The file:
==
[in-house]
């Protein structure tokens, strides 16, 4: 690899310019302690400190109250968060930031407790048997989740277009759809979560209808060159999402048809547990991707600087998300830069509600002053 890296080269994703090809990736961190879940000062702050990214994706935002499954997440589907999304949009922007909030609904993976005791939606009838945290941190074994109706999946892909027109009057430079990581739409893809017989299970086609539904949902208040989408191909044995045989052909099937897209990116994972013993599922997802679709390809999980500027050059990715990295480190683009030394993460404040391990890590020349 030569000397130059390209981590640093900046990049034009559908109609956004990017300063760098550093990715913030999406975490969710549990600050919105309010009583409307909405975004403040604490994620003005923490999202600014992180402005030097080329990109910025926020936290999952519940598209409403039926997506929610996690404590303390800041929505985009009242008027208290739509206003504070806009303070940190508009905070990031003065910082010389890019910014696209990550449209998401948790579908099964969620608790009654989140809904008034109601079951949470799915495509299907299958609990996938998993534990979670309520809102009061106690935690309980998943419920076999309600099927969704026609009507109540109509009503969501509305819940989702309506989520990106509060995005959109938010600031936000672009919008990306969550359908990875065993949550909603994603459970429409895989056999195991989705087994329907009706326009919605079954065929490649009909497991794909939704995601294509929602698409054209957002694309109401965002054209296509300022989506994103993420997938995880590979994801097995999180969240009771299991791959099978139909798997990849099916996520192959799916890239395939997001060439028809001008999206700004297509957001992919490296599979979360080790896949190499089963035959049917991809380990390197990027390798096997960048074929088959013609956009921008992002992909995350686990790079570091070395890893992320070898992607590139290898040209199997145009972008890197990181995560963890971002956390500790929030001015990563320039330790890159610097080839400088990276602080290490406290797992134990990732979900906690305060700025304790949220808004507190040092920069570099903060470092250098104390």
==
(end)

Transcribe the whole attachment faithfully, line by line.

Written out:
[in-house]
């Protein structure tokens, strides 16, 4: 690899310019302690400190109250968060930031407790048997989740277009759809979560209808060159999402048809547990991707600087998300830069509600002053 890296080269994703090809990736961190879940000062702050990214994706935002499954997440589907999304949009922007909030609904993976005791939606009838945290941190074994109706999946892909027109009057430079990581739409893809017989299970086609539904949902208040989408191909044995045989052909099937897209990116994972013993599922997802679709390809999980500027050059990715990295480190683009030394993460404040391990890590020349 030569000397130059390209981590640093900046990049034009559908109609956004990017300063760098550093990715913030999406975490969710549990600050919105309010009583409307909405975004403040604490994620003005923490999202600014992180402005030097080329990109910025926020936290999952519940598209409403039926997506929610996690404590303390800041929505985009009242008027208290739509206003504070806009303070940190508009905070990031003065910082010389890019910014696209990550449209998401948790579908099964969620608790009654989140809904008034109601079951949470799915495509299907299958609990996938998993534990979670309520809102009061106690935690309980998943419920076999309600099927969704026609009507109540109509009503969501509305819940989702309506989520990106509060995005959109938010600031936000672009919008990306969550359908990875065993949550909603994603459970429409895989056999195991989705087994329907009706326009919605079954065929490649009909497991794909939704995601294509929602698409054209957002694309109401965002054209296509300022989506994103993420997938995880590979994801097995999180969240009771299991791959099978139909798997990849099916996520192959799916890239395939997001060439028809001008999206700004297509957001992919490296599979979360080790896949190499089963035959049917991809380990390197990027390798096997960048074929088959013609956009921008992002992909995350686990790079570091070395890893992320070898992607590139290898040209199997145009972008890197990181995560963890971002956390500790929030001015990563320039330790890159610097080839400088990276602080290490406290797992134990990732979900906690305060700025304790949220808004507190040092920069570099903060470092250098104390």